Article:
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Glacken v. Incorporated Village of Freeport

October 6, 2010

WILLIAM F. GLACKEN, PLAINTIFF,
v.
THE INCORPORATED VILLAGE OF FREEPORT, ANDREW HARDWICK, IN HIS OFFICIAL CAPACITY AS MAYOR OF THE INCORPORATED VILLAGE OF FREEPORT AND INDIVIDUALLY, THE BOARD OF TRUSTEES FOR THE INCORPORATED VILLAGE OF FREEPORT, HOWARD COLTON, INDIVIDUALLY AND IN HIS OFFICIAL CAPACITY AS VILLAGE ATTORNEY FOR THE INCORPORATED VILLAGE OF FREEPORT, DENNIS WARREN, INDIVIDUALLY, "JOHN DOE #1," "JOHN DOE #2," "JOHN DOE #3," "JANE DOE #1," "JANE DOE #2," DEFENDANTS.



The opinion of the court was delivered by: Hurley, Senior District Judge

Presently before the Court is the motion of defendants The Incorporated Village of Freeport ("Freeport"), Andrew Hardwick (Hartwick"), and Howard Colton ("Colton") (collectively "Defendants") to disqualify Harrison J. Edwards ("Edwards") and his firm, Edwards & Edwards, from representing plaintiff William F. Glacken ("Plaintiff" or "Glacken"). For the reasons set forth below, the motion is granted.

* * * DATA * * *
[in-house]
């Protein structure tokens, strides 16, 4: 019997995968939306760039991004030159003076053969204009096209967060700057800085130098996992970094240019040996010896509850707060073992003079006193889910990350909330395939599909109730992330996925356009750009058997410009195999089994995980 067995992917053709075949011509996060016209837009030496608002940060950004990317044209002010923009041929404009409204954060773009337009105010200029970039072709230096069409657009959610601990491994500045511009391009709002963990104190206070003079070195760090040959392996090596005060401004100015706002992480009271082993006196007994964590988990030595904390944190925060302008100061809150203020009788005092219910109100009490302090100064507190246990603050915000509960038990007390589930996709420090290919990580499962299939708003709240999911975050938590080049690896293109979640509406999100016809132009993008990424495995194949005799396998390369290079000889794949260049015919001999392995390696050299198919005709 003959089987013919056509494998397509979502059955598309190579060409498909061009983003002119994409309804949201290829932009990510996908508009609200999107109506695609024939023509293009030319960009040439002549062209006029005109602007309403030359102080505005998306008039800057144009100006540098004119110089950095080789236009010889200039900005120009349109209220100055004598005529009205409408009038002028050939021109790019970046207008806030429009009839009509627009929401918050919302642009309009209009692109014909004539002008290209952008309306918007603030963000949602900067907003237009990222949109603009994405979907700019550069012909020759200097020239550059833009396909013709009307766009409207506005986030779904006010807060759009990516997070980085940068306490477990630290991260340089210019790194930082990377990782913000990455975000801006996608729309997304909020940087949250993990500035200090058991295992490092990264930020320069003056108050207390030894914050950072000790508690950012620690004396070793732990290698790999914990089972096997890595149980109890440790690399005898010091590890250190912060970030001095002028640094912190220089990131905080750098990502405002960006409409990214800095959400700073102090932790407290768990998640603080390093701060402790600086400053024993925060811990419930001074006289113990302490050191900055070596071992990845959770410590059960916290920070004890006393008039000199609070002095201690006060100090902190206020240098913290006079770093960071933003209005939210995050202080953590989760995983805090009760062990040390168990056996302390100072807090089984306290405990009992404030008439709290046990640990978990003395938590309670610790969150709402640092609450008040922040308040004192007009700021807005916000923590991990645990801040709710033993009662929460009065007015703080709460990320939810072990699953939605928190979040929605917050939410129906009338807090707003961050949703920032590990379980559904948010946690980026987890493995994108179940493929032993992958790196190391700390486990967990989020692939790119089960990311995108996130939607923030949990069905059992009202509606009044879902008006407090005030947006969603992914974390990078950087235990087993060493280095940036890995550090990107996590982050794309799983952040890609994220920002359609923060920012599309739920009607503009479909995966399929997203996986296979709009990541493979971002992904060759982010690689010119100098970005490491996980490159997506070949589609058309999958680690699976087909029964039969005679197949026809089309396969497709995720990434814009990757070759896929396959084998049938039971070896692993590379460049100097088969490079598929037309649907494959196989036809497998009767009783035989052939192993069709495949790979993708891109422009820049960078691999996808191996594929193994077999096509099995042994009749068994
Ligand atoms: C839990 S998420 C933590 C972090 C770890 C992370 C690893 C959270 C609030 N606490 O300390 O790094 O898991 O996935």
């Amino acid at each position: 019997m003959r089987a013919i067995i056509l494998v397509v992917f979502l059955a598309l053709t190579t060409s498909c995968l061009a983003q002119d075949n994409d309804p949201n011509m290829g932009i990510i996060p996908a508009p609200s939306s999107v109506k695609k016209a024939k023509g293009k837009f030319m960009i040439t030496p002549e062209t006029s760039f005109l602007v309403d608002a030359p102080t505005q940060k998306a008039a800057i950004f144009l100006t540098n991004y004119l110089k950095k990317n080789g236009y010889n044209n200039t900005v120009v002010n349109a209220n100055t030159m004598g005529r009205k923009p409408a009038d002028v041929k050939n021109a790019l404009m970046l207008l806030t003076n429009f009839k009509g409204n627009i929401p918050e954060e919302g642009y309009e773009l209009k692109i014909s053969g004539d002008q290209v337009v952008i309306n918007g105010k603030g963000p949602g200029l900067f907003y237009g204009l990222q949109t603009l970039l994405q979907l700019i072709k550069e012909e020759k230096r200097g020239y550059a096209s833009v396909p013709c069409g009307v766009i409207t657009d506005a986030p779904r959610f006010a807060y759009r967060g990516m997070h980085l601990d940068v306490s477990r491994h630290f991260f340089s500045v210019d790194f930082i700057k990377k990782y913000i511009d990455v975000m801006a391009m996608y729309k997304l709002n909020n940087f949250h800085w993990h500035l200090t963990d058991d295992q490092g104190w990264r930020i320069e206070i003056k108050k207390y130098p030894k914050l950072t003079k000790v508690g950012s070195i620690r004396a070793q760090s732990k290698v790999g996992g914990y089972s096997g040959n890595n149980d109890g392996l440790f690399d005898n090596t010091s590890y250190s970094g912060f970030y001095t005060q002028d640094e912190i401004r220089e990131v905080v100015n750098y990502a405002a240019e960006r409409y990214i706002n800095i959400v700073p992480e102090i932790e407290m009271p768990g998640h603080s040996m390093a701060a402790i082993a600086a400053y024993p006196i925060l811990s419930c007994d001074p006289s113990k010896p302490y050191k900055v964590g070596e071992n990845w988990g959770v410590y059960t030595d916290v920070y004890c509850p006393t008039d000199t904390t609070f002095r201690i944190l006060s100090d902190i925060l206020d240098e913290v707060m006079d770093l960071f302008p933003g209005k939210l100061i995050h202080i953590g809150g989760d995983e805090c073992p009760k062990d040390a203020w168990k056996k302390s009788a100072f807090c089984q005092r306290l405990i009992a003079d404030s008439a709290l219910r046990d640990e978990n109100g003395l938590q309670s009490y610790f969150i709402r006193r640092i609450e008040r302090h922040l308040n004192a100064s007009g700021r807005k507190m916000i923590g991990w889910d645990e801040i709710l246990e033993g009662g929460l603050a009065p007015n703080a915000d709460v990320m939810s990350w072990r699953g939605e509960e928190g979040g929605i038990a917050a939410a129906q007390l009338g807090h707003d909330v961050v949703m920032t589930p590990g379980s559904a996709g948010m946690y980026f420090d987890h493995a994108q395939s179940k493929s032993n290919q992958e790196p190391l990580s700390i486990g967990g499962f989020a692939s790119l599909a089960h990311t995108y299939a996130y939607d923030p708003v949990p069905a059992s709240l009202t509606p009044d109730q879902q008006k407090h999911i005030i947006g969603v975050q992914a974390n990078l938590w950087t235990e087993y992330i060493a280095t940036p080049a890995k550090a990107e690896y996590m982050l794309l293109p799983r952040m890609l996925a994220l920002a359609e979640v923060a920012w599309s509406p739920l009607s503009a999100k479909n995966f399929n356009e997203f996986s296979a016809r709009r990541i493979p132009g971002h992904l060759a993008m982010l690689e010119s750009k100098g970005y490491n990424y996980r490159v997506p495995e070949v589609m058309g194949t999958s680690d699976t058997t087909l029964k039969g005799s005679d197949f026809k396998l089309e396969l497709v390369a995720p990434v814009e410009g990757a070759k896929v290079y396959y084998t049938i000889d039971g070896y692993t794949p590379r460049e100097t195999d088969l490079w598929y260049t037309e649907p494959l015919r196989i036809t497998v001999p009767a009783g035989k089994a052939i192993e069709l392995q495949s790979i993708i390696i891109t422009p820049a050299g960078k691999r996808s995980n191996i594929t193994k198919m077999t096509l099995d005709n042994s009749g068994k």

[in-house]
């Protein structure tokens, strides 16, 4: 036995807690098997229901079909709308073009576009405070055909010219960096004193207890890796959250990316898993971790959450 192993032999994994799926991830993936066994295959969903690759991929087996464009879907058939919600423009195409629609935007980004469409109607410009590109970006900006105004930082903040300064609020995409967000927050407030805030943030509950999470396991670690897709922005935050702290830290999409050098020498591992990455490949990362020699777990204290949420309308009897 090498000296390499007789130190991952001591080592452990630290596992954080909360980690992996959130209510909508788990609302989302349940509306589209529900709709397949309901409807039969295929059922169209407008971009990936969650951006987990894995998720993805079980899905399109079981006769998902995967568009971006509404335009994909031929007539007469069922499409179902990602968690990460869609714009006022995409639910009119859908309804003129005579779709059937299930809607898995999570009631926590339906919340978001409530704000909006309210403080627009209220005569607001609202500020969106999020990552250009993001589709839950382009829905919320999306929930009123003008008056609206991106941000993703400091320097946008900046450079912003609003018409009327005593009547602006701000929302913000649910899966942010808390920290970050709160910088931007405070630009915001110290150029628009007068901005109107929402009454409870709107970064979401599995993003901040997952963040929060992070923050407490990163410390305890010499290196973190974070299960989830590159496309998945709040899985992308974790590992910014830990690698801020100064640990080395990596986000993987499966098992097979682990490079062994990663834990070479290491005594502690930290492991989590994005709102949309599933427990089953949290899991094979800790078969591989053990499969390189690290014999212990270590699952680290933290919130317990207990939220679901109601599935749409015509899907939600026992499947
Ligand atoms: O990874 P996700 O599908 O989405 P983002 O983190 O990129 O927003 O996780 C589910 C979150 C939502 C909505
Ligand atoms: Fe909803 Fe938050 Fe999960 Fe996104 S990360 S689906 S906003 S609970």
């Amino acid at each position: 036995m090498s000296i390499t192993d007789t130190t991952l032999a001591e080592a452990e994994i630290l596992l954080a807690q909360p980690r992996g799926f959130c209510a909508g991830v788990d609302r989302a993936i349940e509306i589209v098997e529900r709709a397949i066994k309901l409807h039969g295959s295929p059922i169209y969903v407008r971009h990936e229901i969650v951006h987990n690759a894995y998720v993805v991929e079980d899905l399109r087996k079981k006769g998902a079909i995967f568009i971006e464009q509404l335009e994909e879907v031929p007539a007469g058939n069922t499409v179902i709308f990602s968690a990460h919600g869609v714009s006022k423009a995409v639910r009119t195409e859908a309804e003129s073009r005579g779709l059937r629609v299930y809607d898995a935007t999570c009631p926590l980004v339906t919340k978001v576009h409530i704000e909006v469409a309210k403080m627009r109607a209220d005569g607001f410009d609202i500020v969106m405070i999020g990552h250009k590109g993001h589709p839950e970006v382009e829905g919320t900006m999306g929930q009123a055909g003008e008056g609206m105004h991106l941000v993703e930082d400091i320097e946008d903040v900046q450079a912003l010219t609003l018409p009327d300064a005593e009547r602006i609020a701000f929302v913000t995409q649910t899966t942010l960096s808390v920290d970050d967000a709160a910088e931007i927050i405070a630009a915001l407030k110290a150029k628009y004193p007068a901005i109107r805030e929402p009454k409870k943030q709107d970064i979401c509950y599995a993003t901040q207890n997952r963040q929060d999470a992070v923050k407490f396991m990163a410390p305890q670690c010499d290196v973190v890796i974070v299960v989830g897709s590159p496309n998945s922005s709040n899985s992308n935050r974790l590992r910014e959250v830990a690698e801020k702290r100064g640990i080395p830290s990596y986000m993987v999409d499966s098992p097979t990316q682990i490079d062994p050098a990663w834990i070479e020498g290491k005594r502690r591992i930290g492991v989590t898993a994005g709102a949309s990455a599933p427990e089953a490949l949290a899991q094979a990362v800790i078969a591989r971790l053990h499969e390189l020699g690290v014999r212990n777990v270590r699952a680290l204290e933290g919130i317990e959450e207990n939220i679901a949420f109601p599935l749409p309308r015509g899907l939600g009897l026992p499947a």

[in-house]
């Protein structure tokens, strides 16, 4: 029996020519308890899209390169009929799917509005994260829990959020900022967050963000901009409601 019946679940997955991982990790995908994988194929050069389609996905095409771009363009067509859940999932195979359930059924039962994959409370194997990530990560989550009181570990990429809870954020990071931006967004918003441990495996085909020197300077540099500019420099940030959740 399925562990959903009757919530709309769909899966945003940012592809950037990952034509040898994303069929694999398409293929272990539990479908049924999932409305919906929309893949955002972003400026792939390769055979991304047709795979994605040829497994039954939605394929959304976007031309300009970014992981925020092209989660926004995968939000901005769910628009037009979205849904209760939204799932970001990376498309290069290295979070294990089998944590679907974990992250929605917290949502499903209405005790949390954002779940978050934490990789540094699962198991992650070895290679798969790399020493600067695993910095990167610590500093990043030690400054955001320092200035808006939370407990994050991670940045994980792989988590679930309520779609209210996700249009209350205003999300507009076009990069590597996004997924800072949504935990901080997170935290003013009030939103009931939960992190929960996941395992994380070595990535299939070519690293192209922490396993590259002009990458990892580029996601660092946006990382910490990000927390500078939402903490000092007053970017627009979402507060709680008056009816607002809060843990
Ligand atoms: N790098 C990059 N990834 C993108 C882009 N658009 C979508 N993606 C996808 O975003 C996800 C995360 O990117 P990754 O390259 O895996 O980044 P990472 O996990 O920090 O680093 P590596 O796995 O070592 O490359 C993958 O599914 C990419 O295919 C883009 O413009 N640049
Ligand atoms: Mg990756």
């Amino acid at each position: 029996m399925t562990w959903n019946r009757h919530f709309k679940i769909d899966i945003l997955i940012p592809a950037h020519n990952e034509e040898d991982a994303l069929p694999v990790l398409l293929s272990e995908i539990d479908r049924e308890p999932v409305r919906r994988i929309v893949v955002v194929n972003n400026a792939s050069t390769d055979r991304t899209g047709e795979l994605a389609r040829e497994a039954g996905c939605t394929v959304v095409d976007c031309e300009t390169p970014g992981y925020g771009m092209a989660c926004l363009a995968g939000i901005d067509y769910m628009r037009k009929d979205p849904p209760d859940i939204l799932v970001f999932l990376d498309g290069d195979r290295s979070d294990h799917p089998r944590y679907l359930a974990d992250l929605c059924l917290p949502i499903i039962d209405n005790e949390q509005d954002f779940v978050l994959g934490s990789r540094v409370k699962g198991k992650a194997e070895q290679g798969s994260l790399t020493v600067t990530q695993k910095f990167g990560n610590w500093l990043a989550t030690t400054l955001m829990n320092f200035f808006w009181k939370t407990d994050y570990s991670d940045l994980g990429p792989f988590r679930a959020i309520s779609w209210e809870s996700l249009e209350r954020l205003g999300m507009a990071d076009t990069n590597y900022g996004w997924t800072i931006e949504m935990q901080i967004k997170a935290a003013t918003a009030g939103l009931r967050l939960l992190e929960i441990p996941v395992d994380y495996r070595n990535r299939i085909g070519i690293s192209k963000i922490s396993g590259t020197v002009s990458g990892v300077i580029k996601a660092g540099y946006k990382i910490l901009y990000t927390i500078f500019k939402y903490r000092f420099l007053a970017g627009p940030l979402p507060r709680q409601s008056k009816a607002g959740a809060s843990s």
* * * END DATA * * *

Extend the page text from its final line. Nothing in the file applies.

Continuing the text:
Background

The Instant Action

Glacken is the former mayor of Freeport, having served in that position from 1997 to 2009. Edwards, who is Glacken's brother-in-law, was appointed in 1997 to serve as Village Attorney, a position he held until 2009 when Glacken lost his bid for re-election. Glacken, represented by Edwards, commenced the instant action challenging the decision of Freeport's Board of Trustee's to withdraw the defense and indemnification it initially authorized for Glacken pursuant to New York Public Officers Law § 18 with regard to a defamation lawsuit brought against him by Gary Melius ("Melius"). The complaint in the defamation action alleged that at a public meeting held in February 2009, Glacken had referred to Melius as an "extortionist." At the time of the alleged incident Glacken was running for re-election as mayor, an election he lost. Just days before his term of office was to expire, Freeport's Board voted to provide Glacken with a defense of the defamation action at Freeport's expense and to indemnify him in the event judgment was entered against him. That resolution was adopted in executive session of the Board with "Glacken, Trustees White, Miller, Martinez and Deputy Mayor/Trustee Frierson-Davis, the Village Treasurer, the Village Clerk and [Edwards]... all in attendance...." (Edwards Aff. ¶ 15.) After Glacken's successor took office, the Board revisited its decision, concluding that Glacken was not entitled to indemnification and defense as the alleged statements were not made within the scope of his duties of mayor but rather were made as he was campaigning for re-election.

The Water Works Actions